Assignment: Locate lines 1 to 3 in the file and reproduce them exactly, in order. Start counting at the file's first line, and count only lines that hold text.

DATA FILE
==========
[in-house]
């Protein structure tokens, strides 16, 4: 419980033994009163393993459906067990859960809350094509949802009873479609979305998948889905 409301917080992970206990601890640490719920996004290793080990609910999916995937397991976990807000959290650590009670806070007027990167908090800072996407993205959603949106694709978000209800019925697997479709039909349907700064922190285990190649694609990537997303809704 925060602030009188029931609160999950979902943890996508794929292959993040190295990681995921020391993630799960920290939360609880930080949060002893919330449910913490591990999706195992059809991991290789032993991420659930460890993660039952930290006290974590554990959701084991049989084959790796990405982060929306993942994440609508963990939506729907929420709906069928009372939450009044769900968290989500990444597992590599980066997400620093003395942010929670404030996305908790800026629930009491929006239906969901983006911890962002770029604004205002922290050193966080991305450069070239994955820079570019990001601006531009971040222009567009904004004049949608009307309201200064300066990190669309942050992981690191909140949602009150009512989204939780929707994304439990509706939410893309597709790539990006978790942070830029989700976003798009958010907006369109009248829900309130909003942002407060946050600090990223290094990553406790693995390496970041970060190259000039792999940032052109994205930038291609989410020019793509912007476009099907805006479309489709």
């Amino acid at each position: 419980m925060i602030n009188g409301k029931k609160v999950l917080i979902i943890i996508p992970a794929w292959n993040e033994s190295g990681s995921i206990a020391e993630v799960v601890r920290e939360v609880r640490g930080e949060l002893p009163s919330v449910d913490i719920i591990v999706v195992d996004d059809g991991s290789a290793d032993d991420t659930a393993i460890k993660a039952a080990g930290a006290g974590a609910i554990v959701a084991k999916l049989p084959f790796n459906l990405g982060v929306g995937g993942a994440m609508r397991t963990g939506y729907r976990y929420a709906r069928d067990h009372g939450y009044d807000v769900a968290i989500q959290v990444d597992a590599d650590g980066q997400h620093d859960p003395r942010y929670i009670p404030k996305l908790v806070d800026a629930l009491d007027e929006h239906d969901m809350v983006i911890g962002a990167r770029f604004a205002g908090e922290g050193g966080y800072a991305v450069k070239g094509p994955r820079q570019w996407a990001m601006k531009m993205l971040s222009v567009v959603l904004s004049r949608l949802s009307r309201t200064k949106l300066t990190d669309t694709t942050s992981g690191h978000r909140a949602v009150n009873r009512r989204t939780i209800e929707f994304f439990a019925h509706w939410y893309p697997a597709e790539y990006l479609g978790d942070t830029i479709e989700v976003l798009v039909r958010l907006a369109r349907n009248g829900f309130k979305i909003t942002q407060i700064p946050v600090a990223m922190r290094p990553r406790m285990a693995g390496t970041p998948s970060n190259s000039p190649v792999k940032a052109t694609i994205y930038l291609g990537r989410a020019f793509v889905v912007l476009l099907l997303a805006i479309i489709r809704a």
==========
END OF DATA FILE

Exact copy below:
[in-house]
């Protein structure tokens, strides 16, 4: 419980033994009163393993459906067990859960809350094509949802009873479609979305998948889905 409301917080992970206990601890640490719920996004290793080990609910999916995937397991976990807000959290650590009670806070007027990167908090800072996407993205959603949106694709978000209800019925697997479709039909349907700064922190285990190649694609990537997303809704 925060602030009188029931609160999950979902943890996508794929292959993040190295990681995921020391993630799960920290939360609880930080949060002893919330449910913490591990999706195992059809991991290789032993991420659930460890993660039952930290006290974590554990959701084991049989084959790796990405982060929306993942994440609508963990939506729907929420709906069928009372939450009044769900968290989500990444597992590599980066997400620093003395942010929670404030996305908790800026629930009491929006239906969901983006911890962002770029604004205002922290050193966080991305450069070239994955820079570019990001601006531009971040222009567009904004004049949608009307309201200064300066990190669309942050992981690191909140949602009150009512989204939780929707994304439990509706939410893309597709790539990006978790942070830029989700976003798009958010907006369109009248829900309130909003942002407060946050600090990223290094990553406790693995390496970041970060190259000039792999940032052109994205930038291609989410020019793509912007476009099907805006479309489709």
């Amino acid at each position: 419980m925060i602030n009188g409301k029931k609160v999950l917080i979902i943890i996508p992970a794929w292959n993040e033994s190295g990681s995921i206990a020391e993630v799960v601890r920290e939360v609880r640490g930080e949060l002893p009163s919330v449910d913490i719920i591990v999706v195992d996004d059809g991991s290789a290793d032993d991420t659930a393993i460890k993660a039952a080990g930290a006290g974590a609910i554990v959701a084991k999916l049989p084959f790796n459906l990405g982060v929306g995937g993942a994440m609508r397991t963990g939506y729907r976990y929420a709906r069928d067990h009372g939450y009044d807000v769900a968290i989500q959290v990444d597992a590599d650590g980066q997400h620093d859960p003395r942010y929670i009670p404030k996305l908790v806070d800026a629930l009491d007027e929006h239906d969901m809350v983006i911890g962002a990167r770029f604004a205002g908090e922290g050193g966080y800072a991305v450069k070239g094509p994955r820079q570019w996407a990001m601006k531009m993205l971040s222009v567009v959603l904004s004049r949608l949802s009307r309201t200064k949106l300066t990190d669309t694709t942050s992981g690191h978000r909140a949602v009150n009873r009512r989204t939780i209800e929707f994304f439990a019925h509706w939410y893309p697997a597709e790539y990006l479609g978790d942070t830029i479709e989700v976003l798009v039909r958010l907006a369109r349907n009248g829900f309130k979305i909003t942002q407060i700064p946050v600090a990223m922190r290094p990553r406790m285990a693995g390496t970041p998948s970060n190259s000039p190649v792999k940032a052109t694609i994205y930038l291609g990537r989410a020019f793509v889905v912007l476009l099907l997303a805006i479309i489709r809704a």